Now-a-Dollar Oct 12 | Buzz Blog
We need your help.

Newspapers and media companies nationwide are closing or suffering mass layoffs since the coronavirus impacted all of us starting in March. City Weekly's entire existence is directly tied to people getting together in groups--in clubs, restaurants, and at concerts and events--which are the industries most affected by new coronavirus regulations.

Our industry is not healthy. Yet, City Weekly has continued publishing thanks to the generosity of readers like you. Utah needs independent journalism more than ever, and we're asking for your continued support of our editorial voice. We are fighting for you and all the people and businesses hardest hit by this pandemic.

You can help by making a one-time or recurring donation on, which directs you to our Galena Fund 501(c)(3) non-profit, a resource dedicated to help fund local journalism. It is never too late. It is never too little. Thank you. DONATE

Now-a-Dollar Oct 12


It's a full plate of new offerings at local discount theaters, with animation, documentary, action and comedy. ---

The kid stuff includes Disney/Pixar's Brave, which was curiously dismissed for being yet another "Disney princess" story. Indeed, it's exactly not that; the tale of Scottish princess Merida and her quest to change her fate is a complex deconstruction of family films' myopic celebration of following your bliss, as well as a terrific mother/daughter relationship story. Just watch out for theaters that may be showing the fairly dark film in underlit 3D.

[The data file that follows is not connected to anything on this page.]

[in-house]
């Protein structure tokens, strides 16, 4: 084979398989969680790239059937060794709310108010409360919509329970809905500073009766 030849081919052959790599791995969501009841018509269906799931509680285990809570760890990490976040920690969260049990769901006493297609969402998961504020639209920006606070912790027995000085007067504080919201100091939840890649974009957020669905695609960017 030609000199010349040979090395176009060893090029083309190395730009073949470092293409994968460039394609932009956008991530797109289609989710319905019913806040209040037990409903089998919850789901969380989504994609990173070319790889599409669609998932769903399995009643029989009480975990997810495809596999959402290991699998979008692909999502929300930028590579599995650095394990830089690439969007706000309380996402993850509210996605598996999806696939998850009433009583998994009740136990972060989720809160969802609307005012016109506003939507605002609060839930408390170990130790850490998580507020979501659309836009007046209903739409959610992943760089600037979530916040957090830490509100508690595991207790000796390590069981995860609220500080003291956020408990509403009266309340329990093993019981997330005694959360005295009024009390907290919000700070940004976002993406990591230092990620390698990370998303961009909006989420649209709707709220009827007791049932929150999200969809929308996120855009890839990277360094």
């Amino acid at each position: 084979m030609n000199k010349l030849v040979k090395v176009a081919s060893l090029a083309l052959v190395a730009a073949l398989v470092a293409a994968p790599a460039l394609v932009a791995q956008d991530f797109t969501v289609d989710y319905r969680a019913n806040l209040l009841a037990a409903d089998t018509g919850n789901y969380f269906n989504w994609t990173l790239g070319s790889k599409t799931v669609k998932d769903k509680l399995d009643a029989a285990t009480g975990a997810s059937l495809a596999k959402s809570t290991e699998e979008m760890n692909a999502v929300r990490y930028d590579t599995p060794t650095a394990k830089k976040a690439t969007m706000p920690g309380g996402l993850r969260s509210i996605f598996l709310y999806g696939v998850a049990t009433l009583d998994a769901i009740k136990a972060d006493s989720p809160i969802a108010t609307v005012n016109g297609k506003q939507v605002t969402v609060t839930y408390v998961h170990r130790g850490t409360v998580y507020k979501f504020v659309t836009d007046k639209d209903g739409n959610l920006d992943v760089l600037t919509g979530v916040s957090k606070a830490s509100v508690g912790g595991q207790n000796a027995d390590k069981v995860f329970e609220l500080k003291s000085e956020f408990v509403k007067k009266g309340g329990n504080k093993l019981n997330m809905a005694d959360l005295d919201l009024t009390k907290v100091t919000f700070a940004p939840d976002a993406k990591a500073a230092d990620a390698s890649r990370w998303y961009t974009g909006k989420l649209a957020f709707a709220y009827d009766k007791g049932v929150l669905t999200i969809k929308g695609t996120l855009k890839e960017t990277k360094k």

Far less worthwhile on the animation front is Ice Age: Continental Drift, which further demonstrates that this series has virtually nothing going for it except as a Scrat delivery system.

There's far more energy in Premium Rush, with Joseph Gordon-Levitt as a Manhattan bike messenger who winds up with a delivery that puts him in the crosshairs of an unstable cop (Michael Shannon). Written and directed by David Koepp, it's the kind of ruthlessly efficient B-movie that actually makes the designation seem like a compliment rather than an insult.

A bit more directed at the grown-ups are Woody Allen's latest ensemble comedy, To Rome With Love, and the documentary Bully. Woody manages a few decent laughs, but the multipart narrative boasts only one real winner, and never provides a compelling reason for why this movie needed to be set in Rome. And Bully, while well-intentioned, is one of those documentaries more about pushing emotional buttons than delivering compelling or insightful filmmaking.